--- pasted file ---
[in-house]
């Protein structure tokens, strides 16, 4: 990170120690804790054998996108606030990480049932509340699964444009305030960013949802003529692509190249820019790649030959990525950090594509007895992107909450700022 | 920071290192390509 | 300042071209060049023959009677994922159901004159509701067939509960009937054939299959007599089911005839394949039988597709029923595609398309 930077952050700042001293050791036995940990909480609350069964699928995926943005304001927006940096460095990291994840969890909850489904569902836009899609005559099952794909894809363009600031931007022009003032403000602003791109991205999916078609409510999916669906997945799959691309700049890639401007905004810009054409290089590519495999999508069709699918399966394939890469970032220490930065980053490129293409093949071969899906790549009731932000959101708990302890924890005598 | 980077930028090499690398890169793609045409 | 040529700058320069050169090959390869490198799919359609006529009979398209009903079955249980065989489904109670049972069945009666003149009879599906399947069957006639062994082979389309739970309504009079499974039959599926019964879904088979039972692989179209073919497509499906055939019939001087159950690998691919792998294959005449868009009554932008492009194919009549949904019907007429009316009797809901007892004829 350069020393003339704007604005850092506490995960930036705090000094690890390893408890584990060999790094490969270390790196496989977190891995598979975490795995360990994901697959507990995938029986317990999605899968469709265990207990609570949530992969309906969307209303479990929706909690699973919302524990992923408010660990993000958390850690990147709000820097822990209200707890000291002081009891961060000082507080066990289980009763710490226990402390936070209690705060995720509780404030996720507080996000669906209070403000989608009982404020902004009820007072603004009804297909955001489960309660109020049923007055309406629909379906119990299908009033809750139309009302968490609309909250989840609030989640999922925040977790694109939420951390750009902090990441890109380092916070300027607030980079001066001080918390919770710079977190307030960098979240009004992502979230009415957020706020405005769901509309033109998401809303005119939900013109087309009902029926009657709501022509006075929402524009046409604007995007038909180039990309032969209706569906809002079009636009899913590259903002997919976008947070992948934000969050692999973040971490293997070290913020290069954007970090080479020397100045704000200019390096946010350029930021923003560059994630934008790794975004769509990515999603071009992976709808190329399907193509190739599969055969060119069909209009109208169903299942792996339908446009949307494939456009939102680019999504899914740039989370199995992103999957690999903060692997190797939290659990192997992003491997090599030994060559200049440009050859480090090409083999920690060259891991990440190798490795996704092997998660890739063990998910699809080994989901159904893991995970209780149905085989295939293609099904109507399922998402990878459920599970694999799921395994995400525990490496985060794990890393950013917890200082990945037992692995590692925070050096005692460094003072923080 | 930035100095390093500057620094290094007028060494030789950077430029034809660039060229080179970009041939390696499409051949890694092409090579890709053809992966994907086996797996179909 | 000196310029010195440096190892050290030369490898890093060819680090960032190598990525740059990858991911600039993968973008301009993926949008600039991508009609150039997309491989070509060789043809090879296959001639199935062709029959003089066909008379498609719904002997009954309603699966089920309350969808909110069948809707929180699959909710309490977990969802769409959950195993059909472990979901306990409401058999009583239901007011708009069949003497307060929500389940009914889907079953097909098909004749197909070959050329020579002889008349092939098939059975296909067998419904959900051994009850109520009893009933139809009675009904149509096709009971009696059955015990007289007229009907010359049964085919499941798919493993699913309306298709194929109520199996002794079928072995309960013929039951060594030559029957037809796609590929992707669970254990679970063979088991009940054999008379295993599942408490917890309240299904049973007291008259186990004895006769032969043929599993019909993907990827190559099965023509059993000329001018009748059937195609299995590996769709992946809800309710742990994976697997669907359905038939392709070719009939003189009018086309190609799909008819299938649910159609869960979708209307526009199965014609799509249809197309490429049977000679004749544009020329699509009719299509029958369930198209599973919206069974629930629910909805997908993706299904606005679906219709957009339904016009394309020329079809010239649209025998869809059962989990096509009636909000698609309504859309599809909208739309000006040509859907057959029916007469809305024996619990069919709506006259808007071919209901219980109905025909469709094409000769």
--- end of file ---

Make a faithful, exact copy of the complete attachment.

[in-house]
């Protein structure tokens, strides 16, 4: 990170120690804790054998996108606030990480049932509340699964444009305030960013949802003529692509190249820019790649030959990525950090594509007895992107909450700022 | 920071290192390509 | 300042071209060049023959009677994922159901004159509701067939509960009937054939299959007599089911005839394949039988597709029923595609398309 930077952050700042001293050791036995940990909480609350069964699928995926943005304001927006940096460095990291994840969890909850489904569902836009899609005559099952794909894809363009600031931007022009003032403000602003791109991205999916078609409510999916669906997945799959691309700049890639401007905004810009054409290089590519495999999508069709699918399966394939890469970032220490930065980053490129293409093949071969899906790549009731932000959101708990302890924890005598 | 980077930028090499690398890169793609045409 | 040529700058320069050169090959390869490198799919359609006529009979398209009903079955249980065989489904109670049972069945009666003149009879599906399947069957006639062994082979389309739970309504009079499974039959599926019964879904088979039972692989179209073919497509499906055939019939001087159950690998691919792998294959005449868009009554932008492009194919009549949904019907007429009316009797809901007892004829 350069020393003339704007604005850092506490995960930036705090000094690890390893408890584990060999790094490969270390790196496989977190891995598979975490795995360990994901697959507990995938029986317990999605899968469709265990207990609570949530992969309906969307209303479990929706909690699973919302524990992923408010660990993000958390850690990147709000820097822990209200707890000291002081009891961060000082507080066990289980009763710490226990402390936070209690705060995720509780404030996720507080996000669906209070403000989608009982404020902004009820007072603004009804297909955001489960309660109020049923007055309406629909379906119990299908009033809750139309009302968490609309909250989840609030989640999922925040977790694109939420951390750009902090990441890109380092916070300027607030980079001066001080918390919770710079977190307030960098979240009004992502979230009415957020706020405005769901509309033109998401809303005119939900013109087309009902029926009657709501022509006075929402524009046409604007995007038909180039990309032969209706569906809002079009636009899913590259903002997919976008947070992948934000969050692999973040971490293997070290913020290069954007970090080479020397100045704000200019390096946010350029930021923003560059994630934008790794975004769509990515999603071009992976709808190329399907193509190739599969055969060119069909209009109208169903299942792996339908446009949307494939456009939102680019999504899914740039989370199995992103999957690999903060692997190797939290659990192997992003491997090599030994060559200049440009050859480090090409083999920690060259891991990440190798490795996704092997998660890739063990998910699809080994989901159904893991995970209780149905085989295939293609099904109507399922998402990878459920599970694999799921395994995400525990490496985060794990890393950013917890200082990945037992692995590692925070050096005692460094003072923080 | 930035100095390093500057620094290094007028060494030789950077430029034809660039060229080179970009041939390696499409051949890694092409090579890709053809992966994907086996797996179909 | 000196310029010195440096190892050290030369490898890093060819680090960032190598990525740059990858991911600039993968973008301009993926949008600039991508009609150039997309491989070509060789043809090879296959001639199935062709029959003089066909008379498609719904002997009954309603699966089920309350969808909110069948809707929180699959909710309490977990969802769409959950195993059909472990979901306990409401058999009583239901007011708009069949003497307060929500389940009914889907079953097909098909004749197909070959050329020579002889008349092939098939059975296909067998419904959900051994009850109520009893009933139809009675009904149509096709009971009696059955015990007289007229009907010359049964085919499941798919493993699913309306298709194929109520199996002794079928072995309960013929039951060594030559029957037809796609590929992707669970254990679970063979088991009940054999008379295993599942408490917890309240299904049973007291008259186990004895006769032969043929599993019909993907990827190559099965023509059993000329001018009748059937195609299995590996769709992946809800309710742990994976697997669907359905038939392709070719009939003189009018086309190609799909008819299938649910159609869960979708209307526009199965014609799509249809197309490429049977000679004749544009020329699509009719299509029958369930198209599973919206069974629930629910909805997908993706299904606005679906219709957009339904016009394309020329079809010239649209025998869809059962989990096509009636909000698609309504859309599809909208739309000006040509859907057959029916007469809305024996619990069919709506006259808007071919209901219980109905025909469709094409000769």